The service locator behavioral pattern allows you to make use of an interface without knowing what class implements the interface.
This design pattern shares many aspects with the factory creational pattern. Both patterns allow you to use an interface without knowing exactly what class implements the interface. But while the factory design pattern is more focused on creating instances, this pattern is more focused on locating instances that already exist.
Maybe you have some code that handles logging and you use this code throughout your application. You’re not going to want to pass a logging instance to every method you call so that means a lot of places in your code that will need some way to find a logger. Without this design pattern, you might consider making the logger a singleton. But this requires that your code know exactly which singleton to use to get to the logger.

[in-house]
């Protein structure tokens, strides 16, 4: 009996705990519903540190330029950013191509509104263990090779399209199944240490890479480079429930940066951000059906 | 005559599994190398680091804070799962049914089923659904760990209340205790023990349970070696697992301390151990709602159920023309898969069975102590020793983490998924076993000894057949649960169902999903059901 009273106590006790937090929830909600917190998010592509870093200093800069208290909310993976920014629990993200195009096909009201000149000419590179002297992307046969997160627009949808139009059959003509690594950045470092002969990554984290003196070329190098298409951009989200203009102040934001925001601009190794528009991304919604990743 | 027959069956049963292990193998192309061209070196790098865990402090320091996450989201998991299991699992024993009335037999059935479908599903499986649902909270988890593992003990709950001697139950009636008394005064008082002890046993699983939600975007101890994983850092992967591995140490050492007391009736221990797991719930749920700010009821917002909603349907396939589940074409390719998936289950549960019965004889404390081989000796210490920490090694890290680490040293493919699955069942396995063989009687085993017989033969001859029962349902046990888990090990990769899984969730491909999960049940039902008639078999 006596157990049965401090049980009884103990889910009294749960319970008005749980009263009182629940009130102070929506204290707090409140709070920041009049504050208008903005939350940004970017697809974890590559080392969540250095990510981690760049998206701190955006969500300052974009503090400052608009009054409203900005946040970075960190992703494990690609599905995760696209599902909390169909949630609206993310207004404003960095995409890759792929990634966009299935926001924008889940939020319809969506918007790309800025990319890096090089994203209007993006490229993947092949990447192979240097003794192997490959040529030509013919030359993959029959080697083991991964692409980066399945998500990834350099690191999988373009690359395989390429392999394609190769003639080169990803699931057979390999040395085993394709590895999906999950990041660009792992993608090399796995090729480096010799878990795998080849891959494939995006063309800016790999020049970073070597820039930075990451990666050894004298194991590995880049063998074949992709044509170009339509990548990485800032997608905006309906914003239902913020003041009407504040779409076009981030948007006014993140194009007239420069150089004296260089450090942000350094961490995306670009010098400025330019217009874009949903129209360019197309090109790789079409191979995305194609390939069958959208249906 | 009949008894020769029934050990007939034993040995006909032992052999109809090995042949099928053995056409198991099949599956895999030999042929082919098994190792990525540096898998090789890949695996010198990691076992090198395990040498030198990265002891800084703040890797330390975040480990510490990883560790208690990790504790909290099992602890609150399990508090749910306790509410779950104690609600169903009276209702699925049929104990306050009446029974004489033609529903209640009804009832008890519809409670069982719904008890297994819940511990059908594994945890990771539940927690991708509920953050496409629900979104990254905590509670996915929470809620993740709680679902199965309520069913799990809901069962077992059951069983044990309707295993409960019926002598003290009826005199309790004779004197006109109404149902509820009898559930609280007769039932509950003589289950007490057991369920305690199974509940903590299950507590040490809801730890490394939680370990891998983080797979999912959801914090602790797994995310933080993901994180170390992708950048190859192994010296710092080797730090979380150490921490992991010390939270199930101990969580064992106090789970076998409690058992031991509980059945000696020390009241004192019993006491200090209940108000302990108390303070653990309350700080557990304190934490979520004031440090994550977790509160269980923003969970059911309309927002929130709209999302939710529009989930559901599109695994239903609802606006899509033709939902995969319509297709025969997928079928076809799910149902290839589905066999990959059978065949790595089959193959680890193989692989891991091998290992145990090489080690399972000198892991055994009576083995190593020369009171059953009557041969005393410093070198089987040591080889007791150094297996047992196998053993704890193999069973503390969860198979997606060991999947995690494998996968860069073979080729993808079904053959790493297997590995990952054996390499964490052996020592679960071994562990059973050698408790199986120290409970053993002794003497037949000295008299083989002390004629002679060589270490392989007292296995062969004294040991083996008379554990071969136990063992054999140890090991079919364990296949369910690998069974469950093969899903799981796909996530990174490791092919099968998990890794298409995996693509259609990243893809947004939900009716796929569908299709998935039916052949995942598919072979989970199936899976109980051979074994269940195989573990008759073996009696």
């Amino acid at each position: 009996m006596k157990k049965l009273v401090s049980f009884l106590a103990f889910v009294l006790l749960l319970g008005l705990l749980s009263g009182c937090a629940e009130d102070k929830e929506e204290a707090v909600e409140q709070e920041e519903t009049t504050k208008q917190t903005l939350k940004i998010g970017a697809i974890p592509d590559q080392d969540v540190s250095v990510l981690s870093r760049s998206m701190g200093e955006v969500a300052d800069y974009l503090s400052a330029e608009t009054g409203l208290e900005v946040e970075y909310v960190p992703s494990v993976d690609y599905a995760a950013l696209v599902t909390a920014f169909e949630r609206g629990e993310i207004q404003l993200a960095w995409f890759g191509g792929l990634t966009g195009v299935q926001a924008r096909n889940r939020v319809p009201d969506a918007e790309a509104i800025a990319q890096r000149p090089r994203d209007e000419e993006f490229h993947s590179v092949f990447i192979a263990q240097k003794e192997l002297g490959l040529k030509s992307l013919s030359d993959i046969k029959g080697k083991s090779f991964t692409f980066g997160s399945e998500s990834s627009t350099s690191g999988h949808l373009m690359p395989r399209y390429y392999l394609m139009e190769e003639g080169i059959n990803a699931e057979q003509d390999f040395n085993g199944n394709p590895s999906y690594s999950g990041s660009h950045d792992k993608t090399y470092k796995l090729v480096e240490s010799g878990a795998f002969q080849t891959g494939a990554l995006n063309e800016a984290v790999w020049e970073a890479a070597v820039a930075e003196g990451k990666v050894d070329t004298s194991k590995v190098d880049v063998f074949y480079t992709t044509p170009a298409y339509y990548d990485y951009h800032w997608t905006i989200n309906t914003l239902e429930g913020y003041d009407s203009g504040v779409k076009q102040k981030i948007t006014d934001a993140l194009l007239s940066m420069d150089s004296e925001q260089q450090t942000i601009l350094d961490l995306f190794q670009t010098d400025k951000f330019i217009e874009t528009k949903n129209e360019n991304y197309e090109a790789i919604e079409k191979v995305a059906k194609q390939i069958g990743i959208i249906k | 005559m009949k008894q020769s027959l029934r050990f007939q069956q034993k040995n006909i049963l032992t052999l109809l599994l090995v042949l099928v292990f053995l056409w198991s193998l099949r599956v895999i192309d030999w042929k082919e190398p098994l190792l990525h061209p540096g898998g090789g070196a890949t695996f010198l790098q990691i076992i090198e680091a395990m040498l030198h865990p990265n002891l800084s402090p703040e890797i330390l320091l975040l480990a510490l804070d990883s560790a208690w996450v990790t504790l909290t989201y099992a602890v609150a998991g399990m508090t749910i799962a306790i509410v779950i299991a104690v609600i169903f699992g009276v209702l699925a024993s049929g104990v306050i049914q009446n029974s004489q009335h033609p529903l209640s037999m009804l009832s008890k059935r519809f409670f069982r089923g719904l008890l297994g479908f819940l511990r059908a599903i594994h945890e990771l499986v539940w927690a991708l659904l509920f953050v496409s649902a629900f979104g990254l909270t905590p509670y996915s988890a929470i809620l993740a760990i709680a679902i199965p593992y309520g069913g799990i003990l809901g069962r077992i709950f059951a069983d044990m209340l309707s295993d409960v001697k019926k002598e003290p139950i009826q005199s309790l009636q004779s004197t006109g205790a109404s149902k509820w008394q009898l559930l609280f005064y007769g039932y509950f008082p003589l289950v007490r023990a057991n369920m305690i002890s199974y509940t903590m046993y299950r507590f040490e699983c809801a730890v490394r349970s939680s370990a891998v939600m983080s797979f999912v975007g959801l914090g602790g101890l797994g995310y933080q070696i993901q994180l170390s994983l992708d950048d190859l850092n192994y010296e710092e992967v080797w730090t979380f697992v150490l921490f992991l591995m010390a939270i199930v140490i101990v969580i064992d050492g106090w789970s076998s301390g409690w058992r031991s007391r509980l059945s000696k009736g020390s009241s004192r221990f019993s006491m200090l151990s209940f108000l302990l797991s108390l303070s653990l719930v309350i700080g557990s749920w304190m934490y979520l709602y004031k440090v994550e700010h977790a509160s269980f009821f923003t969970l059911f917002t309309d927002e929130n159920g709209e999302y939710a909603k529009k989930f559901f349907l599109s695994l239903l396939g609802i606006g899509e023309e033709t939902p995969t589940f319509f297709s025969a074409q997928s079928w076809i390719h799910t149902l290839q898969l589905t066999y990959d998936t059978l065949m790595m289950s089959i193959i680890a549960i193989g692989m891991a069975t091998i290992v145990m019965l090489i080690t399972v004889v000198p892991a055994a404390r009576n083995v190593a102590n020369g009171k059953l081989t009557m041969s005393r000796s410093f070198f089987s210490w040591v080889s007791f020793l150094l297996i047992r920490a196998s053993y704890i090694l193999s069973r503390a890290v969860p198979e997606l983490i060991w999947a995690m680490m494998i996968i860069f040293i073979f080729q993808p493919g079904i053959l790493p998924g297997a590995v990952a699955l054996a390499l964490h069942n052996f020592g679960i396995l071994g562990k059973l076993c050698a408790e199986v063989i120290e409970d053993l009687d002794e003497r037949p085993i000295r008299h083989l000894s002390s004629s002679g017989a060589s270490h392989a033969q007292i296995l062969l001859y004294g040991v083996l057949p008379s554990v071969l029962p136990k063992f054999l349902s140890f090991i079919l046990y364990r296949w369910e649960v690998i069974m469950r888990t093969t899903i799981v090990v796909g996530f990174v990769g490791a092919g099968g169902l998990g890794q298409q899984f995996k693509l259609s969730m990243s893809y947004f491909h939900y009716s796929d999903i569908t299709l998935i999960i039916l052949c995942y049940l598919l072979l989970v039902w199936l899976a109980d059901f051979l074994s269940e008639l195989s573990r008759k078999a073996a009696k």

Instead of going directly to the logger, consider instead asking another class for the logger. This other class will be the service locator. And, yes, this means that you just traded one singleton for potentially another singleton. The point is though that your code is no longer coupled in all those places to a specific logger. It’s now coupled to a specific service locator. It uses the service locator to ask which logger it should use.
This gives you the ability to easily swap one logger for another one. You’ll still have problems if you want to swap out one service locator for another one. You’ll probably want to avoid doing that. And asking another service locator for a service locator is also a bad idea. Just stick with a single service locator and let it help you manage the various services needed though your application.